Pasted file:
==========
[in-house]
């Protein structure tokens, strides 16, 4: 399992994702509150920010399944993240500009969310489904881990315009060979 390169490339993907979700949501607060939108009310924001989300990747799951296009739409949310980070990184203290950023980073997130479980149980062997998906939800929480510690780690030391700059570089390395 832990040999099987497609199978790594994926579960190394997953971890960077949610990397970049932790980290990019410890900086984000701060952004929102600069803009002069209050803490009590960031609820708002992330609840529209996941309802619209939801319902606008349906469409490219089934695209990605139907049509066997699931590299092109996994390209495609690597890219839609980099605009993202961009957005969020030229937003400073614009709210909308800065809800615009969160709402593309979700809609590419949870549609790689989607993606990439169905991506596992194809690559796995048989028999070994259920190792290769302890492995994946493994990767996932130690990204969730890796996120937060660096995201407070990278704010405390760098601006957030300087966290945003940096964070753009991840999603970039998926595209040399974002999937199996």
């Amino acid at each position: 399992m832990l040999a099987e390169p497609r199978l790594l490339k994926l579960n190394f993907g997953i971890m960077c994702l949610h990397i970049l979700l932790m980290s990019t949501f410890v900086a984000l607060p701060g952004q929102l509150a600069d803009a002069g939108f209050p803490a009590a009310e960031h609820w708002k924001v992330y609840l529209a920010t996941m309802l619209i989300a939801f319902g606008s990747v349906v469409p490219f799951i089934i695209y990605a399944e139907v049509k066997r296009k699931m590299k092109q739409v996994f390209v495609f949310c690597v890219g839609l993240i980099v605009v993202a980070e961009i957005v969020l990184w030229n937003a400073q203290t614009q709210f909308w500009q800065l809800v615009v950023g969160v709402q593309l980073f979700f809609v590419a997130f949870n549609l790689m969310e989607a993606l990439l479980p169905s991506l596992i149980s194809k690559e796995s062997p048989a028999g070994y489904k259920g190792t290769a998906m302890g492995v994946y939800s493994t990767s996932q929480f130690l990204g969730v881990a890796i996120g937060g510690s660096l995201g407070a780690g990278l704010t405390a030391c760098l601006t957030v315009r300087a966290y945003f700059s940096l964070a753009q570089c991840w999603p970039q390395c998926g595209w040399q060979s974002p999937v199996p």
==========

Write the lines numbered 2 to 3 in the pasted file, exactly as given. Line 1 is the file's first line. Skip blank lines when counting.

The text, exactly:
């Protein structure tokens, strides 16, 4: 399992994702509150920010399944993240500009969310489904881990315009060979 390169490339993907979700949501607060939108009310924001989300990747799951296009739409949310980070990184203290950023980073997130479980149980062997998906939800929480510690780690030391700059570089390395 832990040999099987497609199978790594994926579960190394997953971890960077949610990397970049932790980290990019410890900086984000701060952004929102600069803009002069209050803490009590960031609820708002992330609840529209996941309802619209939801319902606008349906469409490219089934695209990605139907049509066997699931590299092109996994390209495609690597890219839609980099605009993202961009957005969020030229937003400073614009709210909308800065809800615009969160709402593309979700809609590419949870549609790689989607993606990439169905991506596992194809690559796995048989028999070994259920190792290769302890492995994946493994990767996932130690990204969730890796996120937060660096995201407070990278704010405390760098601006957030300087966290945003940096964070753009991840999603970039998926595209040399974002999937199996």
């Amino acid at each position: 399992m832990l040999a099987e390169p497609r199978l790594l490339k994926l579960n190394f993907g997953i971890m960077c994702l949610h990397i970049l979700l932790m980290s990019t949501f410890v900086a984000l607060p701060g952004q929102l509150a600069d803009a002069g939108f209050p803490a009590a009310e960031h609820w708002k924001v992330y609840l529209a920010t996941m309802l619209i989300a939801f319902g606008s990747v349906v469409p490219f799951i089934i695209y990605a399944e139907v049509k066997r296009k699931m590299k092109q739409v996994f390209v495609f949310c690597v890219g839609l993240i980099v605009v993202a980070e961009i957005v969020l990184w030229n937003a400073q203290t614009q709210f909308w500009q800065l809800v615009v950023g969160v709402q593309l980073f979700f809609v590419a997130f949870n549609l790689m969310e989607a993606l990439l479980p169905s991506l596992i149980s194809k690559e796995s062997p048989a028999g070994y489904k259920g190792t290769a998906m302890g492995v994946y939800s493994t990767s996932q929480f130690l990204g969730v881990a890796i996120g937060g510690s660096l995201g407070a780690g990278l704010t405390a030391c760098l601006t957030v315009r300087a966290y945003f700059s940096l964070a753009q570089c991840w999603p970039q390395c998926g595209w040399q060979s974002p999937v199996p």